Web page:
“We don’t have a magic wand that we can wave in connection with all these cases,” said Mr. O’Connell, noting that a team of four prosecutors was combing through them.

After mass arrests during the 2000 Republican National Convention, Philadelphia legislated a lesser charge to get people off the streets. Police officers started issuing summonses outside regular courts. Misdemeanors and felonies go to the district attorney, while summonses do not.

Larry Krasner, the city’s district attorney, said that his office was reviewing 586 cases and that the city was dropping up to 2,000 summonses. Cases being reviewed involve incidents like breaking into stores or torching police vehicles.

Prosecutions there and elsewhere were also curtailed by the chaotic nature of the demonstrations, especially during the first few weeks when most arrests occurred. With the police working double shifts, paperwork lagged, so finding reports or witnesses for some cases proved impossible.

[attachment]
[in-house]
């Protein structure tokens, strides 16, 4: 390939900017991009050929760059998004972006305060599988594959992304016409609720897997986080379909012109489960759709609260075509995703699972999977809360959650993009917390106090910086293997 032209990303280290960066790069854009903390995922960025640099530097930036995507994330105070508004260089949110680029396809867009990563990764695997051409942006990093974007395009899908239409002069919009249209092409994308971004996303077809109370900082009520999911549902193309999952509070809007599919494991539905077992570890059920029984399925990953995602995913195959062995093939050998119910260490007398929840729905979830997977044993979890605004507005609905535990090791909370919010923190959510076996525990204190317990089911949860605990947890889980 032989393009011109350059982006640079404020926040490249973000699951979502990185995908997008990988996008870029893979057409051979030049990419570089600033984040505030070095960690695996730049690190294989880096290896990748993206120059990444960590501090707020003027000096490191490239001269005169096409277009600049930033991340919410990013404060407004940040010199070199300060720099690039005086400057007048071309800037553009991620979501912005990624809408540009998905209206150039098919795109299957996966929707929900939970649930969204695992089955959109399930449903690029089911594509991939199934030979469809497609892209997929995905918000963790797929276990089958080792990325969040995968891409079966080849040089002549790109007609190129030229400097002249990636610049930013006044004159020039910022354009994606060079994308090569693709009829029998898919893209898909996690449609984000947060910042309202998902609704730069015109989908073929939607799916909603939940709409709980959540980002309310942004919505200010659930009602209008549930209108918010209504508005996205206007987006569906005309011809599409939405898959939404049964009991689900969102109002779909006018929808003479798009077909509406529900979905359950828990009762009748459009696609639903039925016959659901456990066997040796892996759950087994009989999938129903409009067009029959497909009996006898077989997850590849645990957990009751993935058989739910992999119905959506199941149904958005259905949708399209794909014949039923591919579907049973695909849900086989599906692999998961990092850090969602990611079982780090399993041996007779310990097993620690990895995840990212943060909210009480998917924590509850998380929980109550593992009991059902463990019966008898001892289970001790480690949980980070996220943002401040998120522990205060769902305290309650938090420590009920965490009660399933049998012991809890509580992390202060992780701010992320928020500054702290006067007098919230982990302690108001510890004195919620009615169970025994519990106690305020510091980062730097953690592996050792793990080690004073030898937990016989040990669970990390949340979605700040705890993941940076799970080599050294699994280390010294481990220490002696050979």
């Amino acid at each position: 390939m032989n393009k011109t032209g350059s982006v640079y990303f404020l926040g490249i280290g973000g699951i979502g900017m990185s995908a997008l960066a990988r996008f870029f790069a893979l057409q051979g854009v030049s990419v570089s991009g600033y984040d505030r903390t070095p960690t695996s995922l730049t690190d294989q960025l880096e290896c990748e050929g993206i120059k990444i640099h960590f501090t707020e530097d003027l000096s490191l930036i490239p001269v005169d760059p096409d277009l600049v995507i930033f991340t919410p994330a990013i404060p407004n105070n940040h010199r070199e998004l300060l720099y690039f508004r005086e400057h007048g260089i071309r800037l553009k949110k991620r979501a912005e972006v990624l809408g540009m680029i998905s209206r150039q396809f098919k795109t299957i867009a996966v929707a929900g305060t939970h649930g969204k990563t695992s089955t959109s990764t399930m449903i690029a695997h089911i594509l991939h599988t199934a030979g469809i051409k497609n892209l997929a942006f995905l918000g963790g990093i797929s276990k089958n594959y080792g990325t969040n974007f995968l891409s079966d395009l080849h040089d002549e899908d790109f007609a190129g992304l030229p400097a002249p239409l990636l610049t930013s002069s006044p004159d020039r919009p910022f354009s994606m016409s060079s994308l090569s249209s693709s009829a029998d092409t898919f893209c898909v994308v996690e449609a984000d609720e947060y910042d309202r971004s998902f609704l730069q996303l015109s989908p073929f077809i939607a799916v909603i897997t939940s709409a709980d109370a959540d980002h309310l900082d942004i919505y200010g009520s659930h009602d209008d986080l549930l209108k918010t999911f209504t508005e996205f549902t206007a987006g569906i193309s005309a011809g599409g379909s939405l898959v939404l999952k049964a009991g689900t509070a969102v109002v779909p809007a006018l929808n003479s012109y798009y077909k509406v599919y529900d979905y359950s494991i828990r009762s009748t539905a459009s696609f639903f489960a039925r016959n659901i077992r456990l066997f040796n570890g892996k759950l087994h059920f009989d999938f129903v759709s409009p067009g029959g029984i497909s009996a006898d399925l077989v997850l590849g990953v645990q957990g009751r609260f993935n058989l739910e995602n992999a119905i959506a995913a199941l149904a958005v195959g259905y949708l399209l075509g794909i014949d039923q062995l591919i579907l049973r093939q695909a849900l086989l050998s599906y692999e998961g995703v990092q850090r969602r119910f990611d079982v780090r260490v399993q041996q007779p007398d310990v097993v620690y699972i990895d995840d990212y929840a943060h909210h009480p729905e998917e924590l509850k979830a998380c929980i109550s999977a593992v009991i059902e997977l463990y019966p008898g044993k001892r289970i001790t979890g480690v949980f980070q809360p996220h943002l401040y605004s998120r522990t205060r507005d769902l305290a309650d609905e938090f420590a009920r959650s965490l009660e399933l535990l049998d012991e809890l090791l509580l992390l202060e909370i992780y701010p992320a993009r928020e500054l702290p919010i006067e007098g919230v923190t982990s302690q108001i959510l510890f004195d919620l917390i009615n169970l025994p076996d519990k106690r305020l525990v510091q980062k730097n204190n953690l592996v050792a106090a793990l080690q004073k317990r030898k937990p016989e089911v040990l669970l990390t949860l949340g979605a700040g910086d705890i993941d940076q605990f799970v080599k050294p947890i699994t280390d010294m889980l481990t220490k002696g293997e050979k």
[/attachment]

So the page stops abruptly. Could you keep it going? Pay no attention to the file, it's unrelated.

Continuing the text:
Protesters marching for justice for Breonna Taylor clashed with the police in May. 
Protesters marching for justice for Breonna Taylor clashed with the police in May. Credit…Whitney Curtis for The New York Times

In Louisville, as the months drag on with the charges dangling overhead, many protesters feel stuck in limbo.

Kelly Parry, 33, both a volunteer defense attorney and a defendant, was among some 76 protesters arrested while blocking an avenue in July. “It is mentally draining not knowing what might happen to you,” she said. “You are constantly thinking, ‘Is this a small situation or will it become something bigger?’”